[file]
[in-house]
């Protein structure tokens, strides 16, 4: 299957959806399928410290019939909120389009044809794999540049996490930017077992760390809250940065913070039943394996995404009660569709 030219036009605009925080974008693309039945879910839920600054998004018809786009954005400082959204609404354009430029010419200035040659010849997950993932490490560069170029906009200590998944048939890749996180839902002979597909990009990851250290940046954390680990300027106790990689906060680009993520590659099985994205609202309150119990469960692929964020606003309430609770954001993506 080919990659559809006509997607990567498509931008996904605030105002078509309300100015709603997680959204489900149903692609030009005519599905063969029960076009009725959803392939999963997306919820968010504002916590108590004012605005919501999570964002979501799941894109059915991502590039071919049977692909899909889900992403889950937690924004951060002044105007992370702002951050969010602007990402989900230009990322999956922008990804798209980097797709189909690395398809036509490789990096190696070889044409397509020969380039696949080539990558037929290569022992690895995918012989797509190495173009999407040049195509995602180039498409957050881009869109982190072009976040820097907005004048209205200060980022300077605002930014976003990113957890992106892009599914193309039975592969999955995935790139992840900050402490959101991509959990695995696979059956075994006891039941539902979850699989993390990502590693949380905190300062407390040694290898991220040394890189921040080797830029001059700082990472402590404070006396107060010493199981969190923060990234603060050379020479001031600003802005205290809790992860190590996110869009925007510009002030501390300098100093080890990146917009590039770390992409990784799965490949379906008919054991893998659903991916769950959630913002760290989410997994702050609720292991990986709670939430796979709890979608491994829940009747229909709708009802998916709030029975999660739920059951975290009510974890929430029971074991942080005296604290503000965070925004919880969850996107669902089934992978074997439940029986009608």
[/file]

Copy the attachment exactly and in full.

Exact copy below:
[in-house]
């Protein structure tokens, strides 16, 4: 299957959806399928410290019939909120389009044809794999540049996490930017077992760390809250940065913070039943394996995404009660569709 030219036009605009925080974008693309039945879910839920600054998004018809786009954005400082959204609404354009430029010419200035040659010849997950993932490490560069170029906009200590998944048939890749996180839902002979597909990009990851250290940046954390680990300027106790990689906060680009993520590659099985994205609202309150119990469960692929964020606003309430609770954001993506 080919990659559809006509997607990567498509931008996904605030105002078509309300100015709603997680959204489900149903692609030009005519599905063969029960076009009725959803392939999963997306919820968010504002916590108590004012605005919501999570964002979501799941894109059915991502590039071919049977692909899909889900992403889950937690924004951060002044105007992370702002951050969010602007990402989900230009990322999956922008990804798209980097797709189909690395398809036509490789990096190696070889044409397509020969380039696949080539990558037929290569022992690895995918012989797509190495173009999407040049195509995602180039498409957050881009869109982190072009976040820097907005004048209205200060980022300077605002930014976003990113957890992106892009599914193309039975592969999955995935790139992840900050402490959101991509959990695995696979059956075994006891039941539902979850699989993390990502590693949380905190300062407390040694290898991220040394890189921040080797830029001059700082990472402590404070006396107060010493199981969190923060990234603060050379020479001031600003802005205290809790992860190590996110869009925007510009002030501390300098100093080890990146917009590039770390992409990784799965490949379906008919054991893998659903991916769950959630913002760290989410997994702050609720292991990986709670939430796979709890979608491994829940009747229909709708009802998916709030029975999660739920059951975290009510974890929430029971074991942080005296604290503000965070925004919880969850996107669902089934992978074997439940029986009608």